Operating since the early 1900s and voted Best Petting Zoo of 2011 by readers of the Long Island Press, White Post Farms stimulates visitors with a smorgasbord of exciting diversions. Guests commune with an exotic menagerie of man’s second-best friends in the petting zoo, home to zebras, kangaroos and a sublimely patient giant tortoise. Friends of the feathered can hang out at Ronnie’s Birdie Landing, a free-flight aviary that boasts a 70-foot waterfall and a flock of parakeets that moonlight as a Flock of Seagulls cover band (feed, $0.92–$4.61, is not included). Guests can also enjoy the company of faux furry companions, gawking at the spectacle of the animatronic Animal Band Jamboree and the Singin’ Chicken Show.
Flanked by seven other aircraft, a Grumman F-11 hangs suspended in a shallow dive over the main entrance to Cradle of Aviation Museum?s four-story glass atrium. Three viewing levels on wraparound balconies afford views of the aircraft that only fellow pilots in close formation ever saw when it was in service. The 150,000-square foot facility?s eight exhibits grant similarly intimate glimpses of more than 75 aircraft and spacecrafts that trace the historic path of Long Island?s aviation contributions since 1870. Those artifacts include a replica of the Wright Brothers? 1899 kite, five aircraft made in Long Island for World War II, and the Grumman Lunar Module LM-5 ?Eagle,? which transported Neil Armstrong and Edwin Aldrin to that soundstage that looked like the moon.
Patrons also get a chance to soar skyward in the X-Ride Theater, a 30-seat motion simulator whose ?Fly with the Blue Angels? film mimics the piloting of a U.S. Navy squadron jet. Over in the JetBlue Sky Theater Planetarium and the Leroy R. & Rose W. Grumman Dome Theater, the immersive screens bring to life subjects such as Lewis and Clark's journey and National Geographic's Wildest Weather in the Solar System. After riding the Historic Nunley's Carousel, which was built in 1912, guests can reenergize over a meal in the Red Planet Cafe, whose space station d?cor evokes a Martian cafeteria in the year 2040.
An entire city can be built within Long Island Children's Museum. All it takes is a little imagination, and a basic understanding of architectural principles like balance and proportion. Luckily, the "Best of Long Island"-winning museum's Bricks & Sticks and Building Boom with KEVA exhibits teach those very concepts. Museum educators and interactive software provide inspiration as kids (and adults) design and shape skyscrapers, castles, bridges, and more out of blocks.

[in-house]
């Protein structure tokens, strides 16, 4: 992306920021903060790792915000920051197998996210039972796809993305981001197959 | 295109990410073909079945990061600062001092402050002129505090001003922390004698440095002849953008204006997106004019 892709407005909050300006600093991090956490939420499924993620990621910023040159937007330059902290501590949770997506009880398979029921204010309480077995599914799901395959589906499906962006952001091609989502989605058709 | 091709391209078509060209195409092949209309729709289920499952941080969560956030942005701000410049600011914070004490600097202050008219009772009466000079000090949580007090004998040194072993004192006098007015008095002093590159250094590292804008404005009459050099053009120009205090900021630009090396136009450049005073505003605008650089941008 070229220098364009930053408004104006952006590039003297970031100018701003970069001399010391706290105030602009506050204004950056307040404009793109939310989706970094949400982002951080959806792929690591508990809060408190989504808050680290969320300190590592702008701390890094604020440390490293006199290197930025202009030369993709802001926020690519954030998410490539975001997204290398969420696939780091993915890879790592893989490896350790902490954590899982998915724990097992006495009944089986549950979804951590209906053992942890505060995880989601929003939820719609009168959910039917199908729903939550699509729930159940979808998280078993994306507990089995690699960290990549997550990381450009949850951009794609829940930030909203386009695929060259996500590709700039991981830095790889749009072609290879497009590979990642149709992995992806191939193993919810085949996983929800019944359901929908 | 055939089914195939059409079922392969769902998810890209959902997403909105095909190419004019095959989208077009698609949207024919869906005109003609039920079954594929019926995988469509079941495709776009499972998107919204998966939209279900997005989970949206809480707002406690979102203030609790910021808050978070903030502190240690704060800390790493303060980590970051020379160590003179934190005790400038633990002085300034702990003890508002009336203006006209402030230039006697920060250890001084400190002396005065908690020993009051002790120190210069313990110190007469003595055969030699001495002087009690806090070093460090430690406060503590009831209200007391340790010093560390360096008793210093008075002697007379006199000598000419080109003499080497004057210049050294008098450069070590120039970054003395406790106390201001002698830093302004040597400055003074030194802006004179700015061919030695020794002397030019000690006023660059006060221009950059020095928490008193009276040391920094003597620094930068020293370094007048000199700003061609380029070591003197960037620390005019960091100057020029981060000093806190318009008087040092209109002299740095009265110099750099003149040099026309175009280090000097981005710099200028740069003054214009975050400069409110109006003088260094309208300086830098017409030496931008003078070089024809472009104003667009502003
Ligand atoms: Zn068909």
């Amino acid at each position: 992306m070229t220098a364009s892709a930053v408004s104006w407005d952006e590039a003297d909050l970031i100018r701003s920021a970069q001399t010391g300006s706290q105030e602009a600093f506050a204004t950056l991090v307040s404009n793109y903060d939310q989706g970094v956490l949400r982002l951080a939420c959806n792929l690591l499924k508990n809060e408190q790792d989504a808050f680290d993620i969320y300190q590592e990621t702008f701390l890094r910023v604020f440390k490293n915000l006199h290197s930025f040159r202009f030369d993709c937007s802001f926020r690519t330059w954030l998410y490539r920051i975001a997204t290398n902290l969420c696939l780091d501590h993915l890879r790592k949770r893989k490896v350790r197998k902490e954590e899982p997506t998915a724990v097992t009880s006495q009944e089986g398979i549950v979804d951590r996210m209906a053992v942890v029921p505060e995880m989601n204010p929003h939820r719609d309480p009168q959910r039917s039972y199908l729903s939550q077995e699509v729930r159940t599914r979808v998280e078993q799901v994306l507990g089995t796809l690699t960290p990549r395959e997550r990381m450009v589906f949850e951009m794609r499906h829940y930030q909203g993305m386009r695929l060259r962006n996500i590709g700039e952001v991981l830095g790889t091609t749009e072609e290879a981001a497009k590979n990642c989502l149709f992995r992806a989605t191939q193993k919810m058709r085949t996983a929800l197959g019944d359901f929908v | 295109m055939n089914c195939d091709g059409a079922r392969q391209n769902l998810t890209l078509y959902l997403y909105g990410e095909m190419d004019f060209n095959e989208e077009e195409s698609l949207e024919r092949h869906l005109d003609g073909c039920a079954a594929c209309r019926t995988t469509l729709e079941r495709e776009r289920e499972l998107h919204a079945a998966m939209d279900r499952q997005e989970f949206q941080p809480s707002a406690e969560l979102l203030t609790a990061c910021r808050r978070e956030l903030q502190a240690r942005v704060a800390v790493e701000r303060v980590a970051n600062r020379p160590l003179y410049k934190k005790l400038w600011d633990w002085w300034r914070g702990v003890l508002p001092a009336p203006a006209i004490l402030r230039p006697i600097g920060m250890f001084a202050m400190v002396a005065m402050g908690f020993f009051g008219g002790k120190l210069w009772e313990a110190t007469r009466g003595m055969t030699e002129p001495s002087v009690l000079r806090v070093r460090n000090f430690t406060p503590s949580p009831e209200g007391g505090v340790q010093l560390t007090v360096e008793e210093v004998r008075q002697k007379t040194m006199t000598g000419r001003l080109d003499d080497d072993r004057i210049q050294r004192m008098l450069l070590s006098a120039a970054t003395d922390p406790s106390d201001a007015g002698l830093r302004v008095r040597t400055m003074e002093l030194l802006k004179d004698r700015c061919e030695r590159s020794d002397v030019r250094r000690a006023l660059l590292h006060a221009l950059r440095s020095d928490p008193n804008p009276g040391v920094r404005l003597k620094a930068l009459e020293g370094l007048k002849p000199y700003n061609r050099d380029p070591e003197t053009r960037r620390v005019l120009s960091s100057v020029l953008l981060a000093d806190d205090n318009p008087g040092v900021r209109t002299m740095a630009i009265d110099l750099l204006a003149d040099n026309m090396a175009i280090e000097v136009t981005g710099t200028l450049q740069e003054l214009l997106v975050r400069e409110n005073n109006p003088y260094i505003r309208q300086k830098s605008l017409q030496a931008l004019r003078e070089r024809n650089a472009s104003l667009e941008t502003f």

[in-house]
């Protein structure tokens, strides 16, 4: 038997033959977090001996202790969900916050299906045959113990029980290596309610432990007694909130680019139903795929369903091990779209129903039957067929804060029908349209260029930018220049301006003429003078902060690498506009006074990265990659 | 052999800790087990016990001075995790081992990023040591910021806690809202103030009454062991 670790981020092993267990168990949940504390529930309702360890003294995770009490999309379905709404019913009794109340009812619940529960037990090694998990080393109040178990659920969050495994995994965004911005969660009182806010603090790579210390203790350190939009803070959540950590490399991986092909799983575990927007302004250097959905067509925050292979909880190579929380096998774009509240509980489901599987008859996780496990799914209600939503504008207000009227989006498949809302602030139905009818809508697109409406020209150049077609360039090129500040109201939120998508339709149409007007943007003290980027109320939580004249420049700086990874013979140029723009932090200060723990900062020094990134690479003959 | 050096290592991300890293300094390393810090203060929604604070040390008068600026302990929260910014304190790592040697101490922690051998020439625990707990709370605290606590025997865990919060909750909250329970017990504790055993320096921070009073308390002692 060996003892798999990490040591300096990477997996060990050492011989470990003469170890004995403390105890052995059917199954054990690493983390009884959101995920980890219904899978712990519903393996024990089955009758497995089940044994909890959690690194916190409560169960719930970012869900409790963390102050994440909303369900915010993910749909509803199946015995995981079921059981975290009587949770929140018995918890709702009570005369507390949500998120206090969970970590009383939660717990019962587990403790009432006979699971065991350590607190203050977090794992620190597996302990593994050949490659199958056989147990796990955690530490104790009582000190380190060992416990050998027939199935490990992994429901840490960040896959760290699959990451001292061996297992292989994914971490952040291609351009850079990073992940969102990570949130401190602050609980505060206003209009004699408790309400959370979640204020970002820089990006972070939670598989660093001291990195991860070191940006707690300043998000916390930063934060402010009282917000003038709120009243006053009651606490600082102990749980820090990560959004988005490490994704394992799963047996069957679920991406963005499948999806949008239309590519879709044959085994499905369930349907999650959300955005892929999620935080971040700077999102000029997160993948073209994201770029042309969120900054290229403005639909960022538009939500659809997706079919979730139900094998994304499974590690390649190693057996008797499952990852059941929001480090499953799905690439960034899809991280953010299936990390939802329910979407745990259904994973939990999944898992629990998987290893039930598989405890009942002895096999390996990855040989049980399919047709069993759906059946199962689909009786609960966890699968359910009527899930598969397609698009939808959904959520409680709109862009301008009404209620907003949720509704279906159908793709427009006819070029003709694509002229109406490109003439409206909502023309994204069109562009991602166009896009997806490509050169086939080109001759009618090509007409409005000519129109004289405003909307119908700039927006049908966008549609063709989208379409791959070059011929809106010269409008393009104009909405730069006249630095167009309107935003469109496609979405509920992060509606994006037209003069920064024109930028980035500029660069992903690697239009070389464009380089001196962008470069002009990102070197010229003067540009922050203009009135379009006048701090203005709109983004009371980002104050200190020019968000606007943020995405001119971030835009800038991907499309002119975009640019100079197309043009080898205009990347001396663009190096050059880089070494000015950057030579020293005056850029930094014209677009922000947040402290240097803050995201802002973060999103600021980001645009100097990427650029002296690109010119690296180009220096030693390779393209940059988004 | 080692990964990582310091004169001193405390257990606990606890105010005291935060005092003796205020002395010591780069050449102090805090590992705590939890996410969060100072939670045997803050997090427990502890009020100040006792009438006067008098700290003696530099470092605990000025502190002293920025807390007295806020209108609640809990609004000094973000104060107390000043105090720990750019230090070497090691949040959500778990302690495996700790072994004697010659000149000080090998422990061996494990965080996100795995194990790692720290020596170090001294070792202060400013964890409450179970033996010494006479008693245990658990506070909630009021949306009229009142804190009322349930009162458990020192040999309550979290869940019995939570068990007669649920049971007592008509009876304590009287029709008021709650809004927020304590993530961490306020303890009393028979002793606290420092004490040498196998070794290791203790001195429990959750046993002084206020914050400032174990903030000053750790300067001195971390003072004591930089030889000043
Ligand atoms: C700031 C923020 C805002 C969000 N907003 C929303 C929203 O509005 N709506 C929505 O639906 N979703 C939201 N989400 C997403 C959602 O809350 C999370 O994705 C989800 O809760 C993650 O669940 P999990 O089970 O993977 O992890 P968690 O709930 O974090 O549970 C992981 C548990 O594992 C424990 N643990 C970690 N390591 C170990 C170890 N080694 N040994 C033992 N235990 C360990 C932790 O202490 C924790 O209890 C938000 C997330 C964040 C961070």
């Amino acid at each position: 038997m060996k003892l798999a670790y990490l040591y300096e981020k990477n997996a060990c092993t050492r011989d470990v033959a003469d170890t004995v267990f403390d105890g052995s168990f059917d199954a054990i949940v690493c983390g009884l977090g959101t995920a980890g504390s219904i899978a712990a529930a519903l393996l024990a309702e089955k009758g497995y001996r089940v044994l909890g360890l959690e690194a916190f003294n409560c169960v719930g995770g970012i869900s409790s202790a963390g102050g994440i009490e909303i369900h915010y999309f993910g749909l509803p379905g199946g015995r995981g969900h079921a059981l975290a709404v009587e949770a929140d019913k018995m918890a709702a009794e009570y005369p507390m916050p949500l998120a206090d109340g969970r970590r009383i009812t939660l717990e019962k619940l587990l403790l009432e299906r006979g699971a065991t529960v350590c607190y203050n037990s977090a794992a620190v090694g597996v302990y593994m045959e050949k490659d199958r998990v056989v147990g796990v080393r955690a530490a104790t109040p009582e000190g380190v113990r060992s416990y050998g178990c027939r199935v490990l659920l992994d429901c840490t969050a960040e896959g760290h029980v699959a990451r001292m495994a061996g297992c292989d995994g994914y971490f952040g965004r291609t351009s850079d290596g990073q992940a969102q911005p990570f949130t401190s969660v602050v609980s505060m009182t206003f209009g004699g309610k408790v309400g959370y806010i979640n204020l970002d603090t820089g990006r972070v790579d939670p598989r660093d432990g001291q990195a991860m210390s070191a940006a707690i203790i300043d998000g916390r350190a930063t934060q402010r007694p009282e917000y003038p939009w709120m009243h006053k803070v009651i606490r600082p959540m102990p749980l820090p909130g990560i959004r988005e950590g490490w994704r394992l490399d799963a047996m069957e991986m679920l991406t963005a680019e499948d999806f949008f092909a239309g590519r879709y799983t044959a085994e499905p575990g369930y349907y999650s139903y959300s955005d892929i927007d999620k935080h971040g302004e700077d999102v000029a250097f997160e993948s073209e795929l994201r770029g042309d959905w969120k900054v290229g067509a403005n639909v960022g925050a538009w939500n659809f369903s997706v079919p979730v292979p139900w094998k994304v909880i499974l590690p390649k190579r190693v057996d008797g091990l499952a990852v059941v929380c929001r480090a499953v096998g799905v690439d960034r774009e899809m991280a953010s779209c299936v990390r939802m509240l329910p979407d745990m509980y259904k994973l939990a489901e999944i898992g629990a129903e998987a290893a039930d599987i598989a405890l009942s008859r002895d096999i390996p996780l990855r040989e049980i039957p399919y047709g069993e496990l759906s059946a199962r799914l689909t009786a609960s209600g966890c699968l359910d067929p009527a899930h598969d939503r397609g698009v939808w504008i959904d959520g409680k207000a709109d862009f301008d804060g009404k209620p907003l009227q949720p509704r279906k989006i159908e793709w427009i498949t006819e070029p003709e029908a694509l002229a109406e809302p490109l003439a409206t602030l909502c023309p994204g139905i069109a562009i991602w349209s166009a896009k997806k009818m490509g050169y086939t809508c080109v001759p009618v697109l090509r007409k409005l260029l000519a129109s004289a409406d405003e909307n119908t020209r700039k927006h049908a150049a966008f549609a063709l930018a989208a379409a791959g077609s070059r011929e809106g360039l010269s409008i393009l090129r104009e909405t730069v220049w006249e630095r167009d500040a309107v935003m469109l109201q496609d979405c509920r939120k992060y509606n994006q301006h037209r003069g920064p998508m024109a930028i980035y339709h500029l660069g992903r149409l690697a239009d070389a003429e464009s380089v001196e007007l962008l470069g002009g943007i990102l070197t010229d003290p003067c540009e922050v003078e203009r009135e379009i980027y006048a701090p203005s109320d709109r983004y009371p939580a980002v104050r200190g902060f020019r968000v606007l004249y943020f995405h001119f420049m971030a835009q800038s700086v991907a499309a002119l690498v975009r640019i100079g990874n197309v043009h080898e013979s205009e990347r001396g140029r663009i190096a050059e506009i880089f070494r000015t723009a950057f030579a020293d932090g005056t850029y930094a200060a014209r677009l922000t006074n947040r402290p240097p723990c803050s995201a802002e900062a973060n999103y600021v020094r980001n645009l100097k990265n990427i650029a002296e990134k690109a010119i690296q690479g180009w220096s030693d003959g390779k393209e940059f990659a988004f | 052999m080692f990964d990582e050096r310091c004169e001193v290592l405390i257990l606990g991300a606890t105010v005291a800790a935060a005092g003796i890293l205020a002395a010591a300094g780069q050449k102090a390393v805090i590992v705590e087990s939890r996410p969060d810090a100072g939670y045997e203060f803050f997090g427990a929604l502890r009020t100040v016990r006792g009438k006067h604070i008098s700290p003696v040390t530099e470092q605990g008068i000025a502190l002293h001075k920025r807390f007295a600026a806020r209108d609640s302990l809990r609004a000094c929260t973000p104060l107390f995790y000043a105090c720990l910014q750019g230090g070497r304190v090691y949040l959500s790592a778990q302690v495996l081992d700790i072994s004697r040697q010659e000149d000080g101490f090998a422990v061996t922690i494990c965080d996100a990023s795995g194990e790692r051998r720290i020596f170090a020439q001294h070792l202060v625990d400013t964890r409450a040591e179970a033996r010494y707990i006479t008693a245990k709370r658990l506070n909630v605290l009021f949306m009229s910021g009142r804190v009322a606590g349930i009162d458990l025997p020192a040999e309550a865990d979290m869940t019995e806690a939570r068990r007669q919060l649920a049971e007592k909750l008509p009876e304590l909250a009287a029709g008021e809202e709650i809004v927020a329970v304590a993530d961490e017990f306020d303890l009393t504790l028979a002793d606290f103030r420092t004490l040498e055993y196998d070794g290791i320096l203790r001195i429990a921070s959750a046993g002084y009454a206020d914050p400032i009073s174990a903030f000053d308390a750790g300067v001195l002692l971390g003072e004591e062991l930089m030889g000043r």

Those building activities are just two of the 14 hands-on exhibits that take families across the museum's grounds. The TotSpot area lets the youngest visitors slide and play on age-appropriate equipment, while other galleries let kids explore outdoor gardens, step inside giant bubbles, and film mock-newscasts, complete with hard-hitting expos?s on just who is the real John Jacob Jingleheimer Schmidt. Even the onsite theater has an interactive element. Here, actors and musicians often invite kids on stage to join in on the performance.
Cold Spring Harbor Whaling Museum's staff of maritime experts collate the histories, folklore, and artifacts that illustrate Long Island's relationship with the sea. The museum's collection ensures an in-depth look at Long Island's history of whaling with more than 6,000 artifacts and archival objects, including the only fully equipped 19th-century whaling boat with the original furniture and scrimshaw flat-screen television. Interactive education courses for all ages teach kids about the oceanic sciences and engage them in themed arts-and-crafts events. Adult workshops range from drawing and sketching seminars to book readings and discussions. Before leaving, guests can peruse the gift shop, which brims with knickknacks and doodads for all ages, including boatswain's whistles and ships in bottles.:m]]
Helmed by the tag-team duo of a New York Times best-selling author and former creative director of New York's Lincoln Center, Pulitzer & Panetta Writing & Art Studio molds artistic minds of any age with workshops that keep the right side of the brain firing on all synapses.
The Nassau County Museum of Art blurs the line between nature and art. Surrounding a two-story museum full of 19th- and 20th-century American and European masterpieces are 145 acres of lush gardens. Visitors who view works by acclaimed artists will also bear witness to the brushstrokes of Mother Nature as they walk eight trails and visit a formal garden designed by renowned landscape architect Marian Cruger Coffin. On these paths, they'll find a meticulously restored water tower, a historic garden trellis and more than 40 sculptures by lauded figures such as Richard Serra and Tom Otterness.
But such a collection of beauty both natural and handmade didn't just fall out of the sky. The estate originally belonged to long-time editor of the New York Evening Post and patron of the arts William Cullen Bryant. It then changed hands several times before becoming a gift from US Steel co-founder Henry Clay Frick to his son, Childs. It was Childs' naturalism that made the grounds what they are today.
Today, Nassau County carries this tradition forward with its permanent collection of more than 500 pieces, as well as rotating exhibitions. In addition, the museum hosts plenty of programs and events for youngsters and adults alike, including artist lectures and drop-in art workshops.